“Listening” is a very special word to me. When I think about “listening,” I think about being transported by music, by the soft crash of ocean waves, by leaves rustling in the wind.
“Listening” also makes me think of caring and concern: people accepting and understanding others, parents listening to their child’s hopes and fears, a doctor listening to a beating heart.
“Listening” is meaningful, too, when we’re using our sense of hearing to make a close observation in scientific practice. Sensitive listening is an important skill in studying the environment, animal behavior, acoustics, pitch, and all the fascinating sounds in our world.
Listening connects us to beauty, to empathy, to discovery.
So it’s always felt wrong to me when this special word is used to mean something very different.
Too often, when we teachers say “Listen,” what we mean is: obey.
I need everyone to listen!
Let’s be good listeners!
Show me your listening ears!
Now, it’s perfectly valid and necessary to ask students to follow directions at times. But we can say “Please follow these directions.” “This is what you need to do.” “Here’s what we’ll do when we go out to the hall.” We don’t need to say “listen.”
Because here’s the thing: The word “listen,” used too often in the “obey” sense, loses its true meaning. Children tune it out. It’s background noise.
Using the word “listen” to mean “do what I say” is also a veiled way to establish power and control. And children know that “listen” in that context has a subtext of “Listen to me because I’m the teacher and you’re the student.” We teachers need to earn real authority and respect by helping children learn and succeed – and by respecting their needs, their ideas, their learning processes. If we need to ask (or tell) children to listen to us, we haven’t yet earned that respect.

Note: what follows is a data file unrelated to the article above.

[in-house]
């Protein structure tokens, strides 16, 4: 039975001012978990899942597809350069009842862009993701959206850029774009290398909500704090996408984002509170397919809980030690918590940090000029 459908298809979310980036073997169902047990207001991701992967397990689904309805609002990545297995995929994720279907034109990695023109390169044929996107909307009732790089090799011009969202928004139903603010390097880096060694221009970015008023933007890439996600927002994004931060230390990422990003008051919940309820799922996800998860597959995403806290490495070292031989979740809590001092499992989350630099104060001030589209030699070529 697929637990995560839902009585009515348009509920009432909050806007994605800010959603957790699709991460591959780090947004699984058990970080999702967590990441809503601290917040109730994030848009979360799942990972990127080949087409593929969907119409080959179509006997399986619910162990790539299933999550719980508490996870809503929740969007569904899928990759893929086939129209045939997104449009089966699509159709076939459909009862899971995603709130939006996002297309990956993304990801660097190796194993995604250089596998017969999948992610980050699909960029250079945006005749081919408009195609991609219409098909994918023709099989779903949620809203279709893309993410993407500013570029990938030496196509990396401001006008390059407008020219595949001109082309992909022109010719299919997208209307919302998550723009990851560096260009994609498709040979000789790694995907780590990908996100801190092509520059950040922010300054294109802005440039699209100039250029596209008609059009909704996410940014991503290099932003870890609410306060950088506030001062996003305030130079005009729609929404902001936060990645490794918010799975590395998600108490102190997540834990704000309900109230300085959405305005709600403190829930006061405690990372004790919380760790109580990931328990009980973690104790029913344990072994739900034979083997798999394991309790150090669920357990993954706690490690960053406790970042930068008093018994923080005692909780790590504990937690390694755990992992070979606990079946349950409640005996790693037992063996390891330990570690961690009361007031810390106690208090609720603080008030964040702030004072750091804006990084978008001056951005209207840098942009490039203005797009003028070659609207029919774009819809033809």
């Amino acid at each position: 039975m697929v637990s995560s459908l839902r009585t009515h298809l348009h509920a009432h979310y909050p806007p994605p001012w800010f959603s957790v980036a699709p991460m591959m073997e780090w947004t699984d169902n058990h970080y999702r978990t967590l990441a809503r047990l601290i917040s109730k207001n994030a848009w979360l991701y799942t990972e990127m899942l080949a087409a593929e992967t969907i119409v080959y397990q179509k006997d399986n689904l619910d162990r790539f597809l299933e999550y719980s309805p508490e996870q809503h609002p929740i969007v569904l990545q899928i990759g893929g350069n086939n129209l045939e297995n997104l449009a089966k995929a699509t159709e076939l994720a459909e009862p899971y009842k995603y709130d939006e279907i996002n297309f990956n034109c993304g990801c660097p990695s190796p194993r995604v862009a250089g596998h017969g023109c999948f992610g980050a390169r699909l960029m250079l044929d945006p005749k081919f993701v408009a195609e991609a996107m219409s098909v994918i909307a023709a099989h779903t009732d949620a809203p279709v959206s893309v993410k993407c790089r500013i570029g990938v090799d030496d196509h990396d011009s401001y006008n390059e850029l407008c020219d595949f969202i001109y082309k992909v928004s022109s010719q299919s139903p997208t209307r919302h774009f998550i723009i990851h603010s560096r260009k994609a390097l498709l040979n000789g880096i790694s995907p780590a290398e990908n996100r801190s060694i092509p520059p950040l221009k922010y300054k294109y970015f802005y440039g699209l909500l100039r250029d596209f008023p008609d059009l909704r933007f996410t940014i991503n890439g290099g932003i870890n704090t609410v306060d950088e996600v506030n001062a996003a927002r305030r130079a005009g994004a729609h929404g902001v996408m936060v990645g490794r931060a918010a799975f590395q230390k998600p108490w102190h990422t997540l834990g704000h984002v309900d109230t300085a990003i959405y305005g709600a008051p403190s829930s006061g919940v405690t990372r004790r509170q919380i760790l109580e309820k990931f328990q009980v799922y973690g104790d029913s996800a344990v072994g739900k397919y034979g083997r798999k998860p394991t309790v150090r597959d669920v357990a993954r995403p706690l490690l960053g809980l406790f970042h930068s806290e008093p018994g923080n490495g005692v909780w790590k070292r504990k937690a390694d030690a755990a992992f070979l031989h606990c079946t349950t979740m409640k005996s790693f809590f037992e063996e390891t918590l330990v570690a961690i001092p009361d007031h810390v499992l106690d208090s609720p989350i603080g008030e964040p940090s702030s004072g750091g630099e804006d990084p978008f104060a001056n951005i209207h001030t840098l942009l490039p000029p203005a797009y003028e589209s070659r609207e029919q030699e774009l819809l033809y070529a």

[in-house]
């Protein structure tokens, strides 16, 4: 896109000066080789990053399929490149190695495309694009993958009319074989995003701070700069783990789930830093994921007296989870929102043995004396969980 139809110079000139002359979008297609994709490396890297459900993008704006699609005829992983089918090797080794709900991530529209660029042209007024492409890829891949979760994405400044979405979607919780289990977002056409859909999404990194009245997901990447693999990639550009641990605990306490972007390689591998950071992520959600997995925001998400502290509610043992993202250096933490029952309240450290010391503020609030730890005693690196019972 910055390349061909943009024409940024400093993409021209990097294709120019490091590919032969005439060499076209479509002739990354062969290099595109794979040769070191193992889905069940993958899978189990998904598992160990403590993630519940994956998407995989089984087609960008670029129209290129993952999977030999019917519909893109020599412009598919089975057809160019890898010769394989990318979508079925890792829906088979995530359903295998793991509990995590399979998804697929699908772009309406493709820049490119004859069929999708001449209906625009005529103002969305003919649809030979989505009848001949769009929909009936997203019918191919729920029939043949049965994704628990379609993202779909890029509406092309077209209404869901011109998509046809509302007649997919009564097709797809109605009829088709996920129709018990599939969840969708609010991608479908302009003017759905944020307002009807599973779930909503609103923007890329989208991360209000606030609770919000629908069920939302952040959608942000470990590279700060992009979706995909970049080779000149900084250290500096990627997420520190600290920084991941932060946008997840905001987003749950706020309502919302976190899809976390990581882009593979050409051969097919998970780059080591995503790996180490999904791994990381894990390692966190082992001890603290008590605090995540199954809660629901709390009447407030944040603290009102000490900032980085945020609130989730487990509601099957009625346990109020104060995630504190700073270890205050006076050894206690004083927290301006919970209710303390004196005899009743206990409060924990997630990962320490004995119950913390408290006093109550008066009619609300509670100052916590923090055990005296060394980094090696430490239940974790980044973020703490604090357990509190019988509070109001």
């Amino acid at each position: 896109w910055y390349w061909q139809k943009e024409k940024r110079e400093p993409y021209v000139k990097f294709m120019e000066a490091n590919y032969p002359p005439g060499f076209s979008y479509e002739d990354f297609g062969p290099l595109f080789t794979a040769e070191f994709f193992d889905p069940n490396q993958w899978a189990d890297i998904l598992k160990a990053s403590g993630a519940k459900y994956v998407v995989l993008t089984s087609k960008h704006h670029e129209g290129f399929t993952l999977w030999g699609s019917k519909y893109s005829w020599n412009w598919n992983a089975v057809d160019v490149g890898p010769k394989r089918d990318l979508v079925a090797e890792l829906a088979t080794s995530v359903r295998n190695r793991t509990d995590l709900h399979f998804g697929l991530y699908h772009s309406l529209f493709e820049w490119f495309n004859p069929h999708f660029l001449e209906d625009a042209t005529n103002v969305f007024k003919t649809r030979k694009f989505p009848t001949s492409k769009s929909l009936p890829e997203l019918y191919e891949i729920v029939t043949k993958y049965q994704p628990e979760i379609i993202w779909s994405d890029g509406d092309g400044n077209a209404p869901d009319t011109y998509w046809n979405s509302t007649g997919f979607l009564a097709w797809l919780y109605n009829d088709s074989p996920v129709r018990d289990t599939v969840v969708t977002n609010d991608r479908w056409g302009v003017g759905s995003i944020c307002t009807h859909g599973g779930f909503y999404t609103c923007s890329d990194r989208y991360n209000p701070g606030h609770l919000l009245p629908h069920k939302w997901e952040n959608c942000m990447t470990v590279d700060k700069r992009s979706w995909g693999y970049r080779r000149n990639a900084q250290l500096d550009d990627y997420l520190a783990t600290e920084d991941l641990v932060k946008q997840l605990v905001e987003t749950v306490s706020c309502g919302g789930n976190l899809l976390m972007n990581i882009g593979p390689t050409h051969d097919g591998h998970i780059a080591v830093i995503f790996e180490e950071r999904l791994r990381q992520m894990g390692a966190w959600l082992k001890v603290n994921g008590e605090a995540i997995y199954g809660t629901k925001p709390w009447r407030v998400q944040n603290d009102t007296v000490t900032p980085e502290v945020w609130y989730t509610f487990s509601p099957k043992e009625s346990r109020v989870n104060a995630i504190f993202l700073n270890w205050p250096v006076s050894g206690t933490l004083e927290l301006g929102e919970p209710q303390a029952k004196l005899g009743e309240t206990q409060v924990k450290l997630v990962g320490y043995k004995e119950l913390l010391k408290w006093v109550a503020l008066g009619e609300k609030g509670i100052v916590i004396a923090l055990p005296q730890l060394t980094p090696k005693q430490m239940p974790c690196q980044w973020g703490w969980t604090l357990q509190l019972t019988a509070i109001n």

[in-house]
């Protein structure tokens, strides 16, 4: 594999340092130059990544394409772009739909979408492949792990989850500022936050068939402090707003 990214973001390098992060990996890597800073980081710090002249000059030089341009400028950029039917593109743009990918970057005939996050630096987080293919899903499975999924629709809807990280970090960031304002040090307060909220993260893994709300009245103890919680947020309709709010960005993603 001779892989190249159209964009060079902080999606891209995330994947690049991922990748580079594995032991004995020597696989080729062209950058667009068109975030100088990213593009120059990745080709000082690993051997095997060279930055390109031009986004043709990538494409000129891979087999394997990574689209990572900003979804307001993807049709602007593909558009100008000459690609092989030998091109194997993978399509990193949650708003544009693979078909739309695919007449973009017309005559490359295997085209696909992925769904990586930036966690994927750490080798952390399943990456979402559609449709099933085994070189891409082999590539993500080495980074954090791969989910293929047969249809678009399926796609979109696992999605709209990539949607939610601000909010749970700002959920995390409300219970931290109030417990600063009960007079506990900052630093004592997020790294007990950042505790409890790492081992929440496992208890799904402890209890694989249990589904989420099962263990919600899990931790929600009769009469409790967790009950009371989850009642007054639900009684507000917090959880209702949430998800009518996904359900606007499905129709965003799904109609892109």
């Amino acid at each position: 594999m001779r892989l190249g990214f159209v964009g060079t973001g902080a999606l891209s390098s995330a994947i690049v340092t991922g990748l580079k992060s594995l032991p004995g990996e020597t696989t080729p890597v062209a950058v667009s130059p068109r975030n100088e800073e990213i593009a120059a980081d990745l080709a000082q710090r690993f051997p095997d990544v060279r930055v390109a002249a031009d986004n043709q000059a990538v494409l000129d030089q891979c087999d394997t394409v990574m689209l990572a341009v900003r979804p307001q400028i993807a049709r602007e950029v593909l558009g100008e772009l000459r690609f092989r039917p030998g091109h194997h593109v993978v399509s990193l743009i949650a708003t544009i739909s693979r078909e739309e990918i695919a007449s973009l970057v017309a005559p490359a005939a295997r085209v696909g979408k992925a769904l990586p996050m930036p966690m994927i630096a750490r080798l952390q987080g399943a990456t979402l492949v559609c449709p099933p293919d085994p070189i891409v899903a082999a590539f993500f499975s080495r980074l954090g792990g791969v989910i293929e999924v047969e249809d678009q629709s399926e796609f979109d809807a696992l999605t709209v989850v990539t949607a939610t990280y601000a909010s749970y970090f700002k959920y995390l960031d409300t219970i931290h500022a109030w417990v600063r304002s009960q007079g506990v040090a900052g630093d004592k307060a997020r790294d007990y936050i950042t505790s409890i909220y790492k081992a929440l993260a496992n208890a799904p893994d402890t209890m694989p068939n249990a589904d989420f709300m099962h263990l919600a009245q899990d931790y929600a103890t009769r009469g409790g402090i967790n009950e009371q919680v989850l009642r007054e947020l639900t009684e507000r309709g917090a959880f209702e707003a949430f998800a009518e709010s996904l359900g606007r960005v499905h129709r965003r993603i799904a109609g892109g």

For myself, when I hear myself asking children to listen, it’s a signal that something isn’t working. Usually it’s that my lesson is not engaging, that it’s too simple or too far over their heads. Sometimes it means something as basic as rearranging the classroom layout to make communication easier. It could mean that I’m just having a bad day and I’m getting too tense – I need to lighten up and give more control of the lesson and our procedures to the students – I don’t need a tight hold on the reins at all times!
Basically, if I find that I’m saying “Listen!” too often… it means I’m the one who needs to listen more.